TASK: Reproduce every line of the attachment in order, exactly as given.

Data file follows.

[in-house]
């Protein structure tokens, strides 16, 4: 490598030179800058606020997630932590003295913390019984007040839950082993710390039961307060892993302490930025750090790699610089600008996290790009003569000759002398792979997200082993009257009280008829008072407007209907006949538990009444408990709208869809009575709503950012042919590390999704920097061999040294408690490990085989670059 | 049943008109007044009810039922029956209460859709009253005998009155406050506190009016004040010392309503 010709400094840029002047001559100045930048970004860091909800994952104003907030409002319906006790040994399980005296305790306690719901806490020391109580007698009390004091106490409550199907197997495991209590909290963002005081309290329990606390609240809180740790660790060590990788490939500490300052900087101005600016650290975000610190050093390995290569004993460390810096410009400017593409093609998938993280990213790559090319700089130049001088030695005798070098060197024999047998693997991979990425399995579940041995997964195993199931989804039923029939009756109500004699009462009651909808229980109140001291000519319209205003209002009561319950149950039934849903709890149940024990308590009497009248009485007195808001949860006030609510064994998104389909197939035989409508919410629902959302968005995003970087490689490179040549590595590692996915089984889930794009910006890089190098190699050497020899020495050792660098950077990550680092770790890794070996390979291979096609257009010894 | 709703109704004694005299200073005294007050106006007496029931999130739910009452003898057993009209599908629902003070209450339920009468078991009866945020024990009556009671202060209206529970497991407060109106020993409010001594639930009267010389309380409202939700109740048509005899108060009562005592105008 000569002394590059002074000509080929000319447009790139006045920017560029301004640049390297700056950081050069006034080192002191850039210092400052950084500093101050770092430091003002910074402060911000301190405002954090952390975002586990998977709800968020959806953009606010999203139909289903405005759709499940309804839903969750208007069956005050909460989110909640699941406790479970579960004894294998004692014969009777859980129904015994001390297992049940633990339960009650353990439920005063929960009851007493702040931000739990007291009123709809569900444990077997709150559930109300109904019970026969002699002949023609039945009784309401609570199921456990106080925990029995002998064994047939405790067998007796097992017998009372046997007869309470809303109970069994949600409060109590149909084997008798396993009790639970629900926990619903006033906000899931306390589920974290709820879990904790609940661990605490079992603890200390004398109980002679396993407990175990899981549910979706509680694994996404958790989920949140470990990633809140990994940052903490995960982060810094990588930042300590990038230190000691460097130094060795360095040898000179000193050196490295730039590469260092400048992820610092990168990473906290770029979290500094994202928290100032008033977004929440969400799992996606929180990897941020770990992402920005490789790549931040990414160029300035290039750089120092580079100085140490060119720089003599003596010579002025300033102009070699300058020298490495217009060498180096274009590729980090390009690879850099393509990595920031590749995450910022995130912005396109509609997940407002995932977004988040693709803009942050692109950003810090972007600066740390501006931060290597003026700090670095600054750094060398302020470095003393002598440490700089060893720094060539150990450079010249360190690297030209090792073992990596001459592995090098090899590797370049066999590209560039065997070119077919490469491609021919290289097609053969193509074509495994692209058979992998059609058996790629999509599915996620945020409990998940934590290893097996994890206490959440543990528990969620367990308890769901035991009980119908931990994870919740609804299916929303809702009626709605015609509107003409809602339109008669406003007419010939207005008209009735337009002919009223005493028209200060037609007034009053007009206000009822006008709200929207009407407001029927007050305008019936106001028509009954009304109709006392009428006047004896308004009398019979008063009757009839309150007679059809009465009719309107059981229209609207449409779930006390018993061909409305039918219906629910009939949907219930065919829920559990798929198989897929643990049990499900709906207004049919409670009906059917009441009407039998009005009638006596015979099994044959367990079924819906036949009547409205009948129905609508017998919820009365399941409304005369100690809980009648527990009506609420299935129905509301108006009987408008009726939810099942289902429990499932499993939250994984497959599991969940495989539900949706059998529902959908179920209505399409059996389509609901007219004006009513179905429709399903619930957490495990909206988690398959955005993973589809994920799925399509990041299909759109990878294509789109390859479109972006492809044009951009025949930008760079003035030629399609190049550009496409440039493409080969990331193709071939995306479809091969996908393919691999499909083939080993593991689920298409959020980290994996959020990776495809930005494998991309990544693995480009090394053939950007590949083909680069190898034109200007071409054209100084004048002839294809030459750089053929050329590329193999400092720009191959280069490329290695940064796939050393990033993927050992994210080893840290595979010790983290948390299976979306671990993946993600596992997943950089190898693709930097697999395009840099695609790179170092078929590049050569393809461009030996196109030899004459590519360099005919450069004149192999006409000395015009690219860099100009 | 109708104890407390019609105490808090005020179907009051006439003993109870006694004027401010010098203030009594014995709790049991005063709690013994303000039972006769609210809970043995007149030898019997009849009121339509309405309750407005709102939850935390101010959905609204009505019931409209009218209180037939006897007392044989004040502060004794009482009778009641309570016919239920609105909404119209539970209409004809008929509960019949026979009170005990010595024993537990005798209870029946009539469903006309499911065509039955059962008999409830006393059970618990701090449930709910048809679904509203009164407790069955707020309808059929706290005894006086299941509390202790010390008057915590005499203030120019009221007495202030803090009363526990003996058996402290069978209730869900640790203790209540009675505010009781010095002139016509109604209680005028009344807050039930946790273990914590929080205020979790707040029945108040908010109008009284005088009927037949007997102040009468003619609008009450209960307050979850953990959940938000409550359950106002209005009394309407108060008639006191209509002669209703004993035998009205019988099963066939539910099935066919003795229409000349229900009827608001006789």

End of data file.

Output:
[in-house]
């Protein structure tokens, strides 16, 4: 490598030179800058606020997630932590003295913390019984007040839950082993710390039961307060892993302490930025750090790699610089600008996290790009003569000759002398792979997200082993009257009280008829008072407007209907006949538990009444408990709208869809009575709503950012042919590390999704920097061999040294408690490990085989670059 | 049943008109007044009810039922029956209460859709009253005998009155406050506190009016004040010392309503 010709400094840029002047001559100045930048970004860091909800994952104003907030409002319906006790040994399980005296305790306690719901806490020391109580007698009390004091106490409550199907197997495991209590909290963002005081309290329990606390609240809180740790660790060590990788490939500490300052900087101005600016650290975000610190050093390995290569004993460390810096410009400017593409093609998938993280990213790559090319700089130049001088030695005798070098060197024999047998693997991979990425399995579940041995997964195993199931989804039923029939009756109500004699009462009651909808229980109140001291000519319209205003209002009561319950149950039934849903709890149940024990308590009497009248009485007195808001949860006030609510064994998104389909197939035989409508919410629902959302968005995003970087490689490179040549590595590692996915089984889930794009910006890089190098190699050497020899020495050792660098950077990550680092770790890794070996390979291979096609257009010894 | 709703109704004694005299200073005294007050106006007496029931999130739910009452003898057993009209599908629902003070209450339920009468078991009866945020024990009556009671202060209206529970497991407060109106020993409010001594639930009267010389309380409202939700109740048509005899108060009562005592105008 000569002394590059002074000509080929000319447009790139006045920017560029301004640049390297700056950081050069006034080192002191850039210092400052950084500093101050770092430091003002910074402060911000301190405002954090952390975002586990998977709800968020959806953009606010999203139909289903405005759709499940309804839903969750208007069956005050909460989110909640699941406790479970579960004894294998004692014969009777859980129904015994001390297992049940633990339960009650353990439920005063929960009851007493702040931000739990007291009123709809569900444990077997709150559930109300109904019970026969002699002949023609039945009784309401609570199921456990106080925990029995002998064994047939405790067998007796097992017998009372046997007869309470809303109970069994949600409060109590149909084997008798396993009790639970629900926990619903006033906000899931306390589920974290709820879990904790609940661990605490079992603890200390004398109980002679396993407990175990899981549910979706509680694994996404958790989920949140470990990633809140990994940052903490995960982060810094990588930042300590990038230190000691460097130094060795360095040898000179000193050196490295730039590469260092400048992820610092990168990473906290770029979290500094994202928290100032008033977004929440969400799992996606929180990897941020770990992402920005490789790549931040990414160029300035290039750089120092580079100085140490060119720089003599003596010579002025300033102009070699300058020298490495217009060498180096274009590729980090390009690879850099393509990595920031590749995450910022995130912005396109509609997940407002995932977004988040693709803009942050692109950003810090972007600066740390501006931060290597003026700090670095600054750094060398302020470095003393002598440490700089060893720094060539150990450079010249360190690297030209090792073992990596001459592995090098090899590797370049066999590209560039065997070119077919490469491609021919290289097609053969193509074509495994692209058979992998059609058996790629999509599915996620945020409990998940934590290893097996994890206490959440543990528990969620367990308890769901035991009980119908931990994870919740609804299916929303809702009626709605015609509107003409809602339109008669406003007419010939207005008209009735337009002919009223005493028209200060037609007034009053007009206000009822006008709200929207009407407001029927007050305008019936106001028509009954009304109709006392009428006047004896308004009398019979008063009757009839309150007679059809009465009719309107059981229209609207449409779930006390018993061909409305039918219906629910009939949907219930065919829920559990798929198989897929643990049990499900709906207004049919409670009906059917009441009407039998009005009638006596015979099994044959367990079924819906036949009547409205009948129905609508017998919820009365399941409304005369100690809980009648527990009506609420299935129905509301108006009987408008009726939810099942289902429990499932499993939250994984497959599991969940495989539900949706059998529902959908179920209505399409059996389509609901007219004006009513179905429709399903619930957490495990909206988690398959955005993973589809994920799925399509990041299909759109990878294509789109390859479109972006492809044009951009025949930008760079003035030629399609190049550009496409440039493409080969990331193709071939995306479809091969996908393919691999499909083939080993593991689920298409959020980290994996959020990776495809930005494998991309990544693995480009090394053939950007590949083909680069190898034109200007071409054209100084004048002839294809030459750089053929050329590329193999400092720009191959280069490329290695940064796939050393990033993927050992994210080893840290595979010790983290948390299976979306671990993946993600596992997943950089190898693709930097697999395009840099695609790179170092078929590049050569393809461009030996196109030899004459590519360099005919450069004149192999006409000395015009690219860099100009 | 109708104890407390019609105490808090005020179907009051006439003993109870006694004027401010010098203030009594014995709790049991005063709690013994303000039972006769609210809970043995007149030898019997009849009121339509309405309750407005709102939850935390101010959905609204009505019931409209009218209180037939006897007392044989004040502060004794009482009778009641309570016919239920609105909404119209539970209409004809008929509960019949026979009170005990010595024993537990005798209870029946009539469903006309499911065509039955059962008999409830006393059970618990701090449930709910048809679904509203009164407790069955707020309808059929706290005894006086299941509390202790010390008057915590005499203030120019009221007495202030803090009363526990003996058996402290069978209730869900640790203790209540009675505010009781010095002139016509109604209680005028009344807050039930946790273990914590929080205020979790707040029945108040908010109008009284005088009927037949007997102040009468003619609008009450209960307050979850953990959940938000409550359950106002209005009394309407108060008639006191209509002669209703004993035998009205019988099963066939539910099935066919003795229409000349229900009827608001006789």